Food and feasts. Ancient pottery and stone tools. Fossil skeletons, marriage rituals, Machu Picchu, chimpanzees. These topics are united under the study of humans: anthropology. We study ancient and modern humans, and how they live.
‘Anthropology’ is actually four fields put together: biological/physical, cultural, archaeology, and linguistics. We examine skeletons for what they can tell us about diet, disease, and trauma; we look at cultures around the world to understand different religions, power structures, and personal lives. Archaeologists examine what is left behind: from small artifacts to large temple complexes. Linguistic anthropologists think about how language- the words we use, and the ways we speak- reflect and shape how we look at the world.
Anthropology shows us the value of human diversity in our cultures and in the way that we speak. In our bodies, and how we evolved, we are incredibly similar. Through a deeper understanding of our common humanity, we can tackle larger issues like race, sex, gender, religion, politics and economics. With this clearer lens, we begin to appreciate our great potential and obligation to empathize and help our fellow humans, thereby helping to build a better world for us all.
MSJC offers a range of course work to prepare students for the workforce or to transfer to four-year colleges and universities. All four-year institutions prescribe their own standards for course evaluation and admissions. Courses that fulfill major requirements for an associate degree in this program might not be the same as those required for transfer into a similar major at a four-year university.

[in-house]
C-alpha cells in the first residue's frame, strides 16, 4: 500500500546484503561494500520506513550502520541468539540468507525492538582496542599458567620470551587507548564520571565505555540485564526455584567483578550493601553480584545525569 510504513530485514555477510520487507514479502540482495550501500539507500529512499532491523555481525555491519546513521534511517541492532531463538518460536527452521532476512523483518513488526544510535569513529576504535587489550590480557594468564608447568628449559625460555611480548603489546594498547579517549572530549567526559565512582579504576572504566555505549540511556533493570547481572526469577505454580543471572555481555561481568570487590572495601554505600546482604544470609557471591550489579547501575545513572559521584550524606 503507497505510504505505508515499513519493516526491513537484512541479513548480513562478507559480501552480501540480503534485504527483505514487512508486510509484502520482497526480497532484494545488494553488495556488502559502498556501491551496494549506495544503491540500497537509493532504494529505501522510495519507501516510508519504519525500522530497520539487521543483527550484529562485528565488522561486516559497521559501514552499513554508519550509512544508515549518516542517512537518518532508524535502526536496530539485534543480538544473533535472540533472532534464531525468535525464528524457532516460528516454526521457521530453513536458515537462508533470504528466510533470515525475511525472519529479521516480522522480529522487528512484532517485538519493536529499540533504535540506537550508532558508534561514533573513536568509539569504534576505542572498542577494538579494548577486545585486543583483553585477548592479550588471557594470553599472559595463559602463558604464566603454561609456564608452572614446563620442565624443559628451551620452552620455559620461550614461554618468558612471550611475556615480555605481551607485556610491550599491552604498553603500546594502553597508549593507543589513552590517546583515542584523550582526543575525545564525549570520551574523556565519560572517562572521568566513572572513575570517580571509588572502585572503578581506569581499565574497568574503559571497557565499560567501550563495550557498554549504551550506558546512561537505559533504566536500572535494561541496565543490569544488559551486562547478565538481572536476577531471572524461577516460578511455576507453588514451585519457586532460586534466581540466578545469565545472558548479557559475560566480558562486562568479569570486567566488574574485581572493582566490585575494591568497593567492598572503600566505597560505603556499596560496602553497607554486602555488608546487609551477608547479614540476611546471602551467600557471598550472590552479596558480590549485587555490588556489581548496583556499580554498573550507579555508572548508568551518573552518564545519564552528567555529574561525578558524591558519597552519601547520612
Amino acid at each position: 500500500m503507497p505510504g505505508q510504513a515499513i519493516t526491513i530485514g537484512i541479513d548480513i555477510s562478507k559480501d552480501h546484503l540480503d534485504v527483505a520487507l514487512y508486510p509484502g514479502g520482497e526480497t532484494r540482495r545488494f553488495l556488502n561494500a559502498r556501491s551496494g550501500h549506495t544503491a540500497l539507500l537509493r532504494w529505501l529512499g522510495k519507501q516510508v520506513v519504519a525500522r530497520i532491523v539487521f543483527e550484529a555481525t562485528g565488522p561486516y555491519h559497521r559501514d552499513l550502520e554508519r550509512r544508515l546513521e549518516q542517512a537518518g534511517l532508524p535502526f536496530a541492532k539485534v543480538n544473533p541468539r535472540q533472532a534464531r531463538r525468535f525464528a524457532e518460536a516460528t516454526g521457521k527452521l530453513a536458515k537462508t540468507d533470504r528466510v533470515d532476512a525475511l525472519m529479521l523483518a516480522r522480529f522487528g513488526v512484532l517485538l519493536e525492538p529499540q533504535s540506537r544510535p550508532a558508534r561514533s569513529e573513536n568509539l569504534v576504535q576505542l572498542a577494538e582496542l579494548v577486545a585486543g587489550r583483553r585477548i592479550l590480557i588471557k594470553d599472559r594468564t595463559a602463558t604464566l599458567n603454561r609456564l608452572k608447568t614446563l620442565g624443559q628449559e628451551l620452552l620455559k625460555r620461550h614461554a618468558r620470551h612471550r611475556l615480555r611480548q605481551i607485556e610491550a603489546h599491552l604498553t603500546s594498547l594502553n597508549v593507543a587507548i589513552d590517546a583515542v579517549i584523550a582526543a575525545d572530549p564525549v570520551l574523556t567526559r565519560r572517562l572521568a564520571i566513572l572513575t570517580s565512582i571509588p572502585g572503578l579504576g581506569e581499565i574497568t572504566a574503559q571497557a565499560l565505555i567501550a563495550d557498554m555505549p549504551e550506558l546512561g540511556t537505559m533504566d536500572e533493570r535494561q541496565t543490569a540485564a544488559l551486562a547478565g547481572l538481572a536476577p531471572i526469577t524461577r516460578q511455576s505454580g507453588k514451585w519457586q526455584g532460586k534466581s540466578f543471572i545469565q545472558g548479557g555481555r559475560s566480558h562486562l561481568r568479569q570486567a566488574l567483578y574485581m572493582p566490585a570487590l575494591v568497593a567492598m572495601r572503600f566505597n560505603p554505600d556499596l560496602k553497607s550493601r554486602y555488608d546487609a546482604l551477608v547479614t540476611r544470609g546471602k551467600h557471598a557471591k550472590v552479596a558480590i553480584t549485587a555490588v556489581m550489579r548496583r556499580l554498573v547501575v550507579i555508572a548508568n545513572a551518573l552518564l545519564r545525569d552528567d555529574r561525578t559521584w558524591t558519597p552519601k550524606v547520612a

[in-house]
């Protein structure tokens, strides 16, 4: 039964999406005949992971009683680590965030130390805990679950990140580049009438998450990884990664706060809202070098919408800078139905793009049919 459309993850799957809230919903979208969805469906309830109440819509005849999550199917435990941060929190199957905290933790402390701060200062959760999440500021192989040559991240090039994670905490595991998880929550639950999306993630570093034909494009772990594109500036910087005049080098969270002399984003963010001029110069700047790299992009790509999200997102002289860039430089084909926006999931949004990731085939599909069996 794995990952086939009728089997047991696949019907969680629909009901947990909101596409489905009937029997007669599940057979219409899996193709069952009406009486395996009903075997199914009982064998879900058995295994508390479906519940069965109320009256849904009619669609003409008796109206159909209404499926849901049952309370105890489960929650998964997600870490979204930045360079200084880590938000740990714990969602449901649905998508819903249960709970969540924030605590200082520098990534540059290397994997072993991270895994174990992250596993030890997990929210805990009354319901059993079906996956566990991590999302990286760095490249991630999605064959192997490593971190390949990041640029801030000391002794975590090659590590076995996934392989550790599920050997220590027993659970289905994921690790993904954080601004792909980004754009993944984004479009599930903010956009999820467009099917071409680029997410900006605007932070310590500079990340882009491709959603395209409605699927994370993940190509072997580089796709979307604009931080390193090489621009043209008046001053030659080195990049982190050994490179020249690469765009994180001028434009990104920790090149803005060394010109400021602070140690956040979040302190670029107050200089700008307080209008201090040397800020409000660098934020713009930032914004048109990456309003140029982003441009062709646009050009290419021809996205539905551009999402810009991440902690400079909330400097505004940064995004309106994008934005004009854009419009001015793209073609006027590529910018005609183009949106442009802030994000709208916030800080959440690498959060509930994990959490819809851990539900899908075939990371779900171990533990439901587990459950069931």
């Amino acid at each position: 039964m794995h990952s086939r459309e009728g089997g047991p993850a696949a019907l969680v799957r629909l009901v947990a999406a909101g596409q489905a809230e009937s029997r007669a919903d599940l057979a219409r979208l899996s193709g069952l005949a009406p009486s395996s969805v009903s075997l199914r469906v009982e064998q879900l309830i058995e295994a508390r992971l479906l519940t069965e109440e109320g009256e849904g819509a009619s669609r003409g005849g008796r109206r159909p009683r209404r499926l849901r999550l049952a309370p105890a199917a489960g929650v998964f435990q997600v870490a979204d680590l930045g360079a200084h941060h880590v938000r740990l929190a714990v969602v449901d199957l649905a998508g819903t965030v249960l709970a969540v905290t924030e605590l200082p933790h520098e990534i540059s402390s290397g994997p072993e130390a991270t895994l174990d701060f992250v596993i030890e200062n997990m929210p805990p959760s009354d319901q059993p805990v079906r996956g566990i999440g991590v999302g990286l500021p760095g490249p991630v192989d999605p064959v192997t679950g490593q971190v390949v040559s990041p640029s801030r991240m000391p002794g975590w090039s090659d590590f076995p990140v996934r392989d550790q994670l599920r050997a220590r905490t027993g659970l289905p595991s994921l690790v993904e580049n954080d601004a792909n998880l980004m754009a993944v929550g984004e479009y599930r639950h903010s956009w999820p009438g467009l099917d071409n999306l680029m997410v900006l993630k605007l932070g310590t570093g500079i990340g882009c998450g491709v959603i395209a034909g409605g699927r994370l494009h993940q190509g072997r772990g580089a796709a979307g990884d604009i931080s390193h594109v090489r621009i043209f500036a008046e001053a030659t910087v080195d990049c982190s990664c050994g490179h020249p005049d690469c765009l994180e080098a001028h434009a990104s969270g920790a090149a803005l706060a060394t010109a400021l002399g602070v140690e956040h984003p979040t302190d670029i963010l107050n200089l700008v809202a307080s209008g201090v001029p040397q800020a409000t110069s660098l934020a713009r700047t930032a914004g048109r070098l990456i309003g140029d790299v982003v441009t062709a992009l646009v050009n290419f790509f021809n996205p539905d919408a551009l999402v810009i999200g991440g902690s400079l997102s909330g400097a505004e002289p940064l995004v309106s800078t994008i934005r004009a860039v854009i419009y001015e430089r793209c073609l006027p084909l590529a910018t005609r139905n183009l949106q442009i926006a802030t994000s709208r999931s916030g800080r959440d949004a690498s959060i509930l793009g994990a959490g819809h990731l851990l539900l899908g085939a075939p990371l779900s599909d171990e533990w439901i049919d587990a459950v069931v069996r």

Transfer students are advised to do research on prospective majors and careers through the Career/Transfer Center and the MSJC catalog. Students interested in transferring to CSU’s or UC’s can access major preparation by visiting http://www.assist.org. All students are advised to meet with a counselor at least once a semester to create or update their comprehensive education plan.
San Jacinto Campus
(951) 487-MSJC (6752)
John Torres, (951) 487-3654
Menifee Valley Campus
(951) 672-MSJC (6752)
Erik Ozolins (951) 639-5725
- Explain Natural Selection and Evolutionary Theory.
- Recognize the interrelationship between humans and their physical environment.
- Suspend judgment and understand people within the context of their opportunities and challenges.
- Recognize and appreciate as valid people’s variable language histories and experiences.
- Recognize the value of the archaeological and fossil records.
- Utilize the scientific method in observations of human attributes (biology, behavior, language, artifacts).
Discover in-demand careers and education options based on your interests! See the list of careers below or explore further by searching for Careers or Programs.
Note: There are no guaranteed positions for students completing these programs. Education and work experience required will vary by employer. The salary and benefits for specific occupations will be dependent on work experience, education, background, and employer. Labor market statistics are from the Bureau of Labor Statistics, US Census Bureau, O-NET, EMSI.
|Career/Industries||CA Annual Median Salary or Range||Employment Demand or Opening CA|
|Education Industry (B+)||$33,000-88,000||45,799|
|Healthcare Industry (A, B, M)||$33,000-300,000||31,000|
|Archaeology (B, M+)||$65,000||300|
(degree required: SM some college, C: Certificate, A: Associate degree, B: Bachelor’s degree, M: Master’s degree, D: Doctorate)